“If you want something you’ve never had, you must do something you’ve never done”

The saying “if you want something you’ve never had, you have to do something you’ve never done” applies in every area of your life. I look at my credit card statements now. I look at my bank balances. I choose one thing or the other instead of doing both. Maybe other people have been doing this their entire lives – I haven’t. It’s new to me, it’s a learned behavior.

What is that you’re struggling with that seems to be common sense to other people? Changing my personal behavior allowed me to change my business. That’s the big secret. Your business only grows if you do. 

How does this relate to cold calling for managed services? Well, if you’re going in to Q4 planning to use the exact same marketing approaches (or no marketing approach at all) that haven’t helped you grow your business for the last few years, maybe it’s time for you to start doing something differently, so you can experience different results.

Cold calling every day is simple for me – I’ve been doing it every day for 20 years. It’s not challenging – maybe cold calling for me is your saving money – you knew from the beginning you had to do it to be successful long term. Well, now you get to do something that maybe sounds unpleasant and will challenge you to overcome some long-held habits or in this case, beliefs. In the same way that looking at money differently changed my business, looking at marketing differently can change yours.

“Cold calling is dead!”

Is it? Because you’re still reading this, and I suspect that’s because your current marketing approach just isn’t getting it done.  If you are struggling in your business right now, your knee jerk reaction might be: “That’s ridiculous, just making some cold calls every day isn’t going to save my quarter, or my business!”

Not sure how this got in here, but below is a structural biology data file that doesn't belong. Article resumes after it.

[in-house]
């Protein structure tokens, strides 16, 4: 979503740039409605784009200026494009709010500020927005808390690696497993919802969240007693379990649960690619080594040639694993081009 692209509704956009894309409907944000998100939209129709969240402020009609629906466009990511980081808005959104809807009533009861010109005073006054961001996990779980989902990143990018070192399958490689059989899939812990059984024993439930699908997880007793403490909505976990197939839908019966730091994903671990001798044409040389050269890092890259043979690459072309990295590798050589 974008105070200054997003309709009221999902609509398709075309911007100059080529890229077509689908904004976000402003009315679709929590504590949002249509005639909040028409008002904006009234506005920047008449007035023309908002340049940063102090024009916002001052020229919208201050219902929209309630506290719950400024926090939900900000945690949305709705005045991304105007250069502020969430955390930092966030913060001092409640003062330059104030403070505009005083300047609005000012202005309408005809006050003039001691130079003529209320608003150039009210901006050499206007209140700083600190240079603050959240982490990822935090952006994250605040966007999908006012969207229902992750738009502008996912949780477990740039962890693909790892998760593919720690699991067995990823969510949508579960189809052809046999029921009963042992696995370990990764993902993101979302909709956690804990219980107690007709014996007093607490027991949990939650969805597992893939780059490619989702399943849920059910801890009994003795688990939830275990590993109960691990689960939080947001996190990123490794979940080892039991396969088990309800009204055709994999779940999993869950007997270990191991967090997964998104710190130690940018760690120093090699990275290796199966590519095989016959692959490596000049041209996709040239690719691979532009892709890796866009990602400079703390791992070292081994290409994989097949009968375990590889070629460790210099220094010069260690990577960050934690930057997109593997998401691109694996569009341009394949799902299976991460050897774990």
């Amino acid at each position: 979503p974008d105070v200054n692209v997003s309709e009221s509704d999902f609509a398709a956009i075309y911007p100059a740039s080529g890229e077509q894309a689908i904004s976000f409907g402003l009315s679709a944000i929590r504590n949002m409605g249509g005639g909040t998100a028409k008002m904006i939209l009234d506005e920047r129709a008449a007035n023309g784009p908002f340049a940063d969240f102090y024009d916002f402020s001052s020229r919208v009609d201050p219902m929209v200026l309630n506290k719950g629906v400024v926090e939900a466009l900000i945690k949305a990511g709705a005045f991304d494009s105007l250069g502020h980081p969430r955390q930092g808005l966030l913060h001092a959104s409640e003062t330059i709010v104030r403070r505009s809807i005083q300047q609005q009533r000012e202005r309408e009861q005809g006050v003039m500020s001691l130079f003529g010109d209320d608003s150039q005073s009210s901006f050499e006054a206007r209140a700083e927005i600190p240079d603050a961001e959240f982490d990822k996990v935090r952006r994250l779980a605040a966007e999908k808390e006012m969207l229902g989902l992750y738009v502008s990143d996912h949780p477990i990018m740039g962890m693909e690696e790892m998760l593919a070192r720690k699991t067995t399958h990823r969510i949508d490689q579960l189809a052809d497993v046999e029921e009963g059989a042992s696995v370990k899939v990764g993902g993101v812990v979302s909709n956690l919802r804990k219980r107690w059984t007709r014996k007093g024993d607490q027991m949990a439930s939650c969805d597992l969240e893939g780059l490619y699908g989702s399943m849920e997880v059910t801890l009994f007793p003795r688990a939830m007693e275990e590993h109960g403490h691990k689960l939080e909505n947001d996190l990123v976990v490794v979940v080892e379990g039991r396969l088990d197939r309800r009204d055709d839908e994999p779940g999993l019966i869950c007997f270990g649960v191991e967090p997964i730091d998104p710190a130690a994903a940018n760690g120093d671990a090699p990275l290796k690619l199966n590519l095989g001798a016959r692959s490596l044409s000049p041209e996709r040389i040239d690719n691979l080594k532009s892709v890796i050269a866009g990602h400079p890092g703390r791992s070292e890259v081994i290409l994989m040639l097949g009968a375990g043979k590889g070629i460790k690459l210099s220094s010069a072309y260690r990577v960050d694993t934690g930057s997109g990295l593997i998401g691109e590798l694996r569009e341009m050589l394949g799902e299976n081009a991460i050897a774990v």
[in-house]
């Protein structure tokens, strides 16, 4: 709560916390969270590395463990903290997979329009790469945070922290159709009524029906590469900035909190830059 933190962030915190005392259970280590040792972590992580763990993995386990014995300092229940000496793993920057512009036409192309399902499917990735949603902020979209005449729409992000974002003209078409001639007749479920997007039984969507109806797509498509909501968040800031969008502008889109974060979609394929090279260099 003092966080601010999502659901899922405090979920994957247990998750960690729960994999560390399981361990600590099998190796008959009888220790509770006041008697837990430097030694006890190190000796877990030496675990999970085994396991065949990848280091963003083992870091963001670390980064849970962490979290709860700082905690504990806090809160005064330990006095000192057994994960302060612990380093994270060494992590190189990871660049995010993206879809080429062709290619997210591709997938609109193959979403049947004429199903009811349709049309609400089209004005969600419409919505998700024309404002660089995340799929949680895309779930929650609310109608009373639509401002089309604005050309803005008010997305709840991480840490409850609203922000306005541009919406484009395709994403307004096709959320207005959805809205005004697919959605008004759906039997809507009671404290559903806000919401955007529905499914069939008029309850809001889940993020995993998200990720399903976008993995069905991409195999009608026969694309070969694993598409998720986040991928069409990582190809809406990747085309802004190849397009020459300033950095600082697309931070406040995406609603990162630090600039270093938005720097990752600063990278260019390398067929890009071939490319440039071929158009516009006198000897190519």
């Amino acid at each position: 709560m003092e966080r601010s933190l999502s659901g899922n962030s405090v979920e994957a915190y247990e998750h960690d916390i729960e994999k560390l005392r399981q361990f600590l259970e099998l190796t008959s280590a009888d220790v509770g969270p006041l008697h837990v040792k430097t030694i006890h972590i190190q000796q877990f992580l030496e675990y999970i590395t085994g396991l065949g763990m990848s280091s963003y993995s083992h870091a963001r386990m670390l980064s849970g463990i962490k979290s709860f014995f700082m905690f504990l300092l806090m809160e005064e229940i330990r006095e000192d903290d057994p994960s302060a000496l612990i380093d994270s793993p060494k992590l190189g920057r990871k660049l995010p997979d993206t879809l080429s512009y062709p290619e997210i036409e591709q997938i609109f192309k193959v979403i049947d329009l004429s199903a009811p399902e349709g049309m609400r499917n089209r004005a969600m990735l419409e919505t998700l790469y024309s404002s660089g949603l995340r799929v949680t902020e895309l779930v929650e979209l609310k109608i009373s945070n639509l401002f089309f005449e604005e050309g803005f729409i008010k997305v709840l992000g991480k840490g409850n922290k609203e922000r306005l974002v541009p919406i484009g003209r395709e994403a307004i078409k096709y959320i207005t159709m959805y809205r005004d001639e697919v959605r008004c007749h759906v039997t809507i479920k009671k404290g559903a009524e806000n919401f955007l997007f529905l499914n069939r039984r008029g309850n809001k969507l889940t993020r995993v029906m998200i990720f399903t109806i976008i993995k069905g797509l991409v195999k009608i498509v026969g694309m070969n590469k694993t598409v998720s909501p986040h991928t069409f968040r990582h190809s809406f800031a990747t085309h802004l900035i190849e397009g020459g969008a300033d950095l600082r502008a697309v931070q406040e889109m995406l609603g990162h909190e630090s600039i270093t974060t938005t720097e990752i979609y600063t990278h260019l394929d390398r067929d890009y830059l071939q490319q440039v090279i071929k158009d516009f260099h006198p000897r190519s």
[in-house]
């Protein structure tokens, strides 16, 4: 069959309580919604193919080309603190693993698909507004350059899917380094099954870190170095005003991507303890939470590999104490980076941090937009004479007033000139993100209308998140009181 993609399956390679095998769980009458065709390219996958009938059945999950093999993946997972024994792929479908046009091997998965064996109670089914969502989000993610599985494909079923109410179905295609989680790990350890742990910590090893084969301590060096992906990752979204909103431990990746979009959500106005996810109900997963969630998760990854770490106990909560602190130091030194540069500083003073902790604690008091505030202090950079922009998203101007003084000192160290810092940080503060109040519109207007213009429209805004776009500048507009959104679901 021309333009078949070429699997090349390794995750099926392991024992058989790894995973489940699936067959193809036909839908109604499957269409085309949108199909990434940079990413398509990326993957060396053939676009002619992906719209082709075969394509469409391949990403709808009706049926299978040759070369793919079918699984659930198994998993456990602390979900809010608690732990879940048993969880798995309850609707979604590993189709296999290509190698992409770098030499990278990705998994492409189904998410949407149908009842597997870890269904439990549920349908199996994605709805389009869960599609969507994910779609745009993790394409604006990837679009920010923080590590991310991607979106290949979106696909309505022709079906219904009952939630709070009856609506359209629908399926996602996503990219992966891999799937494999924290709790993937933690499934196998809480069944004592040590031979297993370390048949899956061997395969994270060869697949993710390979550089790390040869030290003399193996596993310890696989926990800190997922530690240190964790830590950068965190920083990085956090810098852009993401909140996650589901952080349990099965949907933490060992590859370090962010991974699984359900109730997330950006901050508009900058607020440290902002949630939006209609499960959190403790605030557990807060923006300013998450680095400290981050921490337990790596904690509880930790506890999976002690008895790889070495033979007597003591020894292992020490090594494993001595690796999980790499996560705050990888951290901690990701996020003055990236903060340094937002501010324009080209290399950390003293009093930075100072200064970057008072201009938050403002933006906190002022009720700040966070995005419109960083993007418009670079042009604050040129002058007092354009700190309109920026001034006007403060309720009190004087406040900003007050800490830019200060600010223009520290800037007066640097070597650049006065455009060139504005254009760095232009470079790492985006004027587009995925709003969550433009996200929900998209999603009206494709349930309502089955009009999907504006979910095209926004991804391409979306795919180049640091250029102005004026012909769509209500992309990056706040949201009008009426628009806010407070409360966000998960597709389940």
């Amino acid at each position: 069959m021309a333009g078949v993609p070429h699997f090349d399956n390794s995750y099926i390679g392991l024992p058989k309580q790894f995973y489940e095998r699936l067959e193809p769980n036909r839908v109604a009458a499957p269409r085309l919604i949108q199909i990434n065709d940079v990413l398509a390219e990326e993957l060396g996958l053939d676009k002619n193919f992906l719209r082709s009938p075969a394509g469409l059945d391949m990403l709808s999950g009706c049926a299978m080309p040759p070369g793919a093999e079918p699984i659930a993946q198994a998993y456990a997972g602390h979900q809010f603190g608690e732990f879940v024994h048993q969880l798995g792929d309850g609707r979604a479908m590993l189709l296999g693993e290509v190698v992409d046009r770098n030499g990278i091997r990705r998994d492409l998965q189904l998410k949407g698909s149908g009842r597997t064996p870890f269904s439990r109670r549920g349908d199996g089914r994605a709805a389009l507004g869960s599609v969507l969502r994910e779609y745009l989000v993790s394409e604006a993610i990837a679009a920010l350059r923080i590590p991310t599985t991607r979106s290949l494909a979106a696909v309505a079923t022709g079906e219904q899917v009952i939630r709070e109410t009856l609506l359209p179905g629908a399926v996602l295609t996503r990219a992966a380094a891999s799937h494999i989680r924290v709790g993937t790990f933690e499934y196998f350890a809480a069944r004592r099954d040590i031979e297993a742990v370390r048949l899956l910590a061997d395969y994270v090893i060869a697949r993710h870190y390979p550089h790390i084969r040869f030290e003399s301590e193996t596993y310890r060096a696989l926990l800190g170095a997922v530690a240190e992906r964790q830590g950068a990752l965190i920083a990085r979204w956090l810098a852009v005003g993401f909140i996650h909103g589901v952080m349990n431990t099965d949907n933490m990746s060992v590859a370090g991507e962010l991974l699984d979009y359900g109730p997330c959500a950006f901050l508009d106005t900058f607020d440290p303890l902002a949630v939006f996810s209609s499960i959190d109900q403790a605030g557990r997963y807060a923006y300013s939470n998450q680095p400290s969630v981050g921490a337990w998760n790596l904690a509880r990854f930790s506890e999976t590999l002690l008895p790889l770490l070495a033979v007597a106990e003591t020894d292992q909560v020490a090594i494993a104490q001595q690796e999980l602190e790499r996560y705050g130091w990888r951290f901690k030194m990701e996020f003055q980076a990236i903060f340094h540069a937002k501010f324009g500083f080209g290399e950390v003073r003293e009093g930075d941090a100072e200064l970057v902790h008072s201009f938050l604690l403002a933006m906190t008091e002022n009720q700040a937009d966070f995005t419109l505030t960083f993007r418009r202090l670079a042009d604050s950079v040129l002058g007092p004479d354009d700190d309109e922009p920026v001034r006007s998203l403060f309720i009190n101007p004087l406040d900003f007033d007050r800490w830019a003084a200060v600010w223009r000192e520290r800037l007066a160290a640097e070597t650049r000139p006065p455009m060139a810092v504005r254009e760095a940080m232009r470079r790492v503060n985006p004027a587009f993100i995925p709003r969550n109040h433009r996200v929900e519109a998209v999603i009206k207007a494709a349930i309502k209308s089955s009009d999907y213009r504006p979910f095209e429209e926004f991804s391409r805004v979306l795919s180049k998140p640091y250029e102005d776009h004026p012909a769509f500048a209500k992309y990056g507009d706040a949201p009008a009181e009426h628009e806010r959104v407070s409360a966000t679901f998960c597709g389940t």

If you had told me at the beginning of the year that all I had to do to achieve my goal for the year was give up one coffee a day, stop going out for lunch, and stop adding two extra days on to every trip I took throughout the year, I wouldn’t have believed you. You don’t have to wait until your business is in crisis, either – starting to make just one hour of cold calls every day can change your entire business in less than one year.

You may not feel comfortable making cold calls. You don’t have to figure it all out at once. Get an accountability partner.  Commit to making ten calls a day. Report your progress. Do it every day. Much like the way I now like watching my bank balance go up a little bit every week, you’re going to start looking forward to the challenge of finding new and better ways to reach your prospects by phone and seeing your follow up calls pay off with new deals.

I’m sure you probably hate the idea of cold calling as much as I hated the idea of flying unreliable budget airlines. That’s okay – do it anyhow, achieve your goals. Once making ten calls a day feels like nothing (like not going to Starbucks every day), then you can make 20 calls a day (stop going to Starbucks and pack your lunch.) And before you know it, you have a prospecting routine and a full pipeline, and new clients. Do something different, get different results! Try it.

(And while you’re at it, get back to the gym, go get a physical, meditate, read more and stop eating so much junk. When your business booms you’re going to want to live for a long, long time to enjoy it.)

Photo: fongbeerredhot / Shutterstock.

Carrie Simpson

Posted by Carrie Simpson

Carrie Simpson is the founder of Managed Sales Pros, a lead generation firm dedicated to providing new business opportunities for MSPs. Carrie teaches IT firms how to build, manage, and grow their sales pipelines. You can follow Carrie on Twitter @sales_pros and connect with her on LinkedIn.